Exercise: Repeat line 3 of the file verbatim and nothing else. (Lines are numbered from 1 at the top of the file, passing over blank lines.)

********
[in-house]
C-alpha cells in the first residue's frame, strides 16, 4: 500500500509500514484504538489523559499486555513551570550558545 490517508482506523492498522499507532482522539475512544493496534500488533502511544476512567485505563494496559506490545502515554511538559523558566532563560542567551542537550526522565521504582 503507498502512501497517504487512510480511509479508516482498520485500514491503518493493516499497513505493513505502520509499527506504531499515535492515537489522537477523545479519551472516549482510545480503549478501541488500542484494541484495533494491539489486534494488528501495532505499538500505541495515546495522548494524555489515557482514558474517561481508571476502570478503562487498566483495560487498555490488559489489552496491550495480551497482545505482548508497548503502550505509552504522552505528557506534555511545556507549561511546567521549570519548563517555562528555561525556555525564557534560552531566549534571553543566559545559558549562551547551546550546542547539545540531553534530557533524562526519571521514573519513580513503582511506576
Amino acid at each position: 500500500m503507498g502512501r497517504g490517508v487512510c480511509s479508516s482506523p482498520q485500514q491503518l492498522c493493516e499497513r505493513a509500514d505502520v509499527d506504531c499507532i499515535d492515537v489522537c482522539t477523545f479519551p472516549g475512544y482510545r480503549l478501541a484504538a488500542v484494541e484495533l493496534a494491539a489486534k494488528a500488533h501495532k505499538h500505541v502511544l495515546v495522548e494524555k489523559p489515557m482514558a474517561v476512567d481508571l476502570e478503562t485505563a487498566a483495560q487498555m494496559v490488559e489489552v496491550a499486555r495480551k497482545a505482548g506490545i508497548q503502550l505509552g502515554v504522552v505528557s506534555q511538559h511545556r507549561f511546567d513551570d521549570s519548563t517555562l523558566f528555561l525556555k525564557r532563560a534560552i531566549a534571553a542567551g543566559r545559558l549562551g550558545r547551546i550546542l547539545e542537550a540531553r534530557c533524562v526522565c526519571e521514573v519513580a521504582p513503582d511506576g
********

Amino acid at each position: 500500500m503507498g502512501r497517504g490517508v487512510c480511509s479508516s482506523p482498520q485500514q491503518l492498522c493493516e499497513r505493513a509500514d505502520v509499527d506504531c499507532i499515535d492515537v489522537c482522539t477523545f479519551p472516549g475512544y482510545r480503549l478501541a484504538a488500542v484494541e484495533l493496534a494491539a489486534k494488528a500488533h501495532k505499538h500505541v502511544l495515546v495522548e494524555k489523559p489515557m482514558a474517561v476512567d481508571l476502570e478503562t485505563a487498566a483495560q487498555m494496559v490488559e489489552v496491550a499486555r495480551k497482545a505482548g506490545i508497548q503502550l505509552g502515554v504522552v505528557s506534555q511538559h511545556r507549561f511546567d513551570d521549570s519548563t517555562l523558566f528555561l525556555k525564557r532563560a534560552i531566549a534571553a542567551g543566559r545559558l549562551g550558545r547551546i550546542l547539545e542537550a540531553r534530557c533524562v526522565c526519571e521514573v519513580a521504582p513503582d511506576g